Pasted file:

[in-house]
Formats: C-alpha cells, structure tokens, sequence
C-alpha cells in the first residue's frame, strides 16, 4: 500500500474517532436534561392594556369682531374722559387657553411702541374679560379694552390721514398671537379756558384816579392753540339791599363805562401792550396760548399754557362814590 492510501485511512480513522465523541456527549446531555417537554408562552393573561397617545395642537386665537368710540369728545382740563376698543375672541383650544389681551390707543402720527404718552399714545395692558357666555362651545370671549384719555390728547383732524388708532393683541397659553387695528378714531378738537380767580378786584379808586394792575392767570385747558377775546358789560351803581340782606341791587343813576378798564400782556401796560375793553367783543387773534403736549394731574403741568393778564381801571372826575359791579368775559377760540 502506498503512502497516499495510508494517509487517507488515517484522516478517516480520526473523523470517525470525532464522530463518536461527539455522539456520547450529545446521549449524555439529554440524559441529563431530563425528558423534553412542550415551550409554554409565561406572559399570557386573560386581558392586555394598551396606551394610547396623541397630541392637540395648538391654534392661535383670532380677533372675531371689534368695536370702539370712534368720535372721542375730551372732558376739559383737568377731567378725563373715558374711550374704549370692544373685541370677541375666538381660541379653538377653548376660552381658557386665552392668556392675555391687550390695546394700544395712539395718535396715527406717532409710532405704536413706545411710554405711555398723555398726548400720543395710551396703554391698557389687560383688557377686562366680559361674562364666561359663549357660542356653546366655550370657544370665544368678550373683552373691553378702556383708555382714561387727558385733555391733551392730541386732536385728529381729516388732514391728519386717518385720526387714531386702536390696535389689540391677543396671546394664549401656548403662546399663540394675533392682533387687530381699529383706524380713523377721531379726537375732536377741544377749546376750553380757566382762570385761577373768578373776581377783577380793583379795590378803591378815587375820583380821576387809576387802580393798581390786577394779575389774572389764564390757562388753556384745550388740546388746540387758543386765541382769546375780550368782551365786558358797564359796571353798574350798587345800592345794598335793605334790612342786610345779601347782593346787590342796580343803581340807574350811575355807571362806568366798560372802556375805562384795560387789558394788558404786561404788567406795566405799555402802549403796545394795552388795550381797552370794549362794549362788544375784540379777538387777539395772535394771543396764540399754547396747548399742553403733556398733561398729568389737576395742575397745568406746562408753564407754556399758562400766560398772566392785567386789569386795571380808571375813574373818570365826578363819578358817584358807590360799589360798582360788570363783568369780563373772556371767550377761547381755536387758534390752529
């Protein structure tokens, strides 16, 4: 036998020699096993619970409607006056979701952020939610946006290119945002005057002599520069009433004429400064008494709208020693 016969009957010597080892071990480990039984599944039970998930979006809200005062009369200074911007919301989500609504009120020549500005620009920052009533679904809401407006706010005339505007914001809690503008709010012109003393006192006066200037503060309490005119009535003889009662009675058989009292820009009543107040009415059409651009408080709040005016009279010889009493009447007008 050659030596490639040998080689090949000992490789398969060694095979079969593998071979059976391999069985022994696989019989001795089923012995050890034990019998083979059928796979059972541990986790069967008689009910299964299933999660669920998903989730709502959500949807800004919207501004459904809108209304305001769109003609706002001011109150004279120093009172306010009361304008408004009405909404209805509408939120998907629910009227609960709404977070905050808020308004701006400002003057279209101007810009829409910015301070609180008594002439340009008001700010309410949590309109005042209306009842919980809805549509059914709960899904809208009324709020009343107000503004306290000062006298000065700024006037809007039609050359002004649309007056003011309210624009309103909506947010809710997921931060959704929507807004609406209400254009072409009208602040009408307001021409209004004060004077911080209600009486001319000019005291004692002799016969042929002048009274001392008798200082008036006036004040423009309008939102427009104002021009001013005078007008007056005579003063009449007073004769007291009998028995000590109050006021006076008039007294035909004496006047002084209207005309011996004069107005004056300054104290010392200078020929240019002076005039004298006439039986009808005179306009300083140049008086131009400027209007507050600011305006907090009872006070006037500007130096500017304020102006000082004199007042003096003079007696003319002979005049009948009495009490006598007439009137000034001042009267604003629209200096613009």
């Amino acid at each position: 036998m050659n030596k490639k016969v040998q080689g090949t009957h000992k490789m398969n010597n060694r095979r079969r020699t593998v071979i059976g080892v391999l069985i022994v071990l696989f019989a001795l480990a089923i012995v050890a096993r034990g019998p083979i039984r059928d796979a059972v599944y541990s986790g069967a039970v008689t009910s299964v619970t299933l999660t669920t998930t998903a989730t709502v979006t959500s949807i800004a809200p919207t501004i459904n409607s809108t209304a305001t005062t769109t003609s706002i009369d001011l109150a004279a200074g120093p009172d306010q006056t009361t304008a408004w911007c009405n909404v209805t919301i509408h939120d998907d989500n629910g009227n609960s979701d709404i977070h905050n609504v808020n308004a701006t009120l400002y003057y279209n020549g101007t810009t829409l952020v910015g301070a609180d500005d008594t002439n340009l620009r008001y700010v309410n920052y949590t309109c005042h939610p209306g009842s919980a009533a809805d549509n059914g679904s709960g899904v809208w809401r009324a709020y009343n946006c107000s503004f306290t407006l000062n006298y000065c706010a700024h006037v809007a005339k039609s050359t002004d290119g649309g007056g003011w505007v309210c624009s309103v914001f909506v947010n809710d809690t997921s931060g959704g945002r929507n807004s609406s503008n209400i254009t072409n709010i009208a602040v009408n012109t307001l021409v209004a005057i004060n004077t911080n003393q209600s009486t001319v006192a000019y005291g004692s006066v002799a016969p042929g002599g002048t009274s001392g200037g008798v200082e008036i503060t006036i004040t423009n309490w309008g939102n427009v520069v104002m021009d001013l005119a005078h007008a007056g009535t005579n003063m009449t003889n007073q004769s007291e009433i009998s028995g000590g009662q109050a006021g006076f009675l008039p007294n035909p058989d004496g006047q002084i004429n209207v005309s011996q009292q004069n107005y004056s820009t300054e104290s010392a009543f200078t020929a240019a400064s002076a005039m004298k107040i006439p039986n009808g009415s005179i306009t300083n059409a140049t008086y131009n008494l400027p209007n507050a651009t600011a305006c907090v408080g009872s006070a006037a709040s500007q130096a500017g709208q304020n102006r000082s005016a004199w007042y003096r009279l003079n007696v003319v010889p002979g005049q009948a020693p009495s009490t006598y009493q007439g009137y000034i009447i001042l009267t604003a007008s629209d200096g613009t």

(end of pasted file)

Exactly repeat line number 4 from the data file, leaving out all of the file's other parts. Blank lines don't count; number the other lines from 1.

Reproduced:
């Protein structure tokens, strides 16, 4: 036998020699096993619970409607006056979701952020939610946006290119945002005057002599520069009433004429400064008494709208020693 016969009957010597080892071990480990039984599944039970998930979006809200005062009369200074911007919301989500609504009120020549500005620009920052009533679904809401407006706010005339505007914001809690503008709010012109003393006192006066200037503060309490005119009535003889009662009675058989009292820009009543107040009415059409651009408080709040005016009279010889009493009447007008 050659030596490639040998080689090949000992490789398969060694095979079969593998071979059976391999069985022994696989019989001795089923012995050890034990019998083979059928796979059972541990986790069967008689009910299964299933999660669920998903989730709502959500949807800004919207501004459904809108209304305001769109003609706002001011109150004279120093009172306010009361304008408004009405909404209805509408939120998907629910009227609960709404977070905050808020308004701006400002003057279209101007810009829409910015301070609180008594002439340009008001700010309410949590309109005042209306009842919980809805549509059914709960899904809208009324709020009343107000503004306290000062006298000065700024006037809007039609050359002004649309007056003011309210624009309103909506947010809710997921931060959704929507807004609406209400254009072409009208602040009408307001021409209004004060004077911080209600009486001319000019005291004692002799016969042929002048009274001392008798200082008036006036004040423009309008939102427009104002021009001013005078007008007056005579003063009449007073004769007291009998028995000590109050006021006076008039007294035909004496006047002084209207005309011996004069107005004056300054104290010392200078020929240019002076005039004298006439039986009808005179306009300083140049008086131009400027209007507050600011305006907090009872006070006037500007130096500017304020102006000082004199007042003096003079007696003319002979005049009948009495009490006598007439009137000034001042009267604003629209200096613009």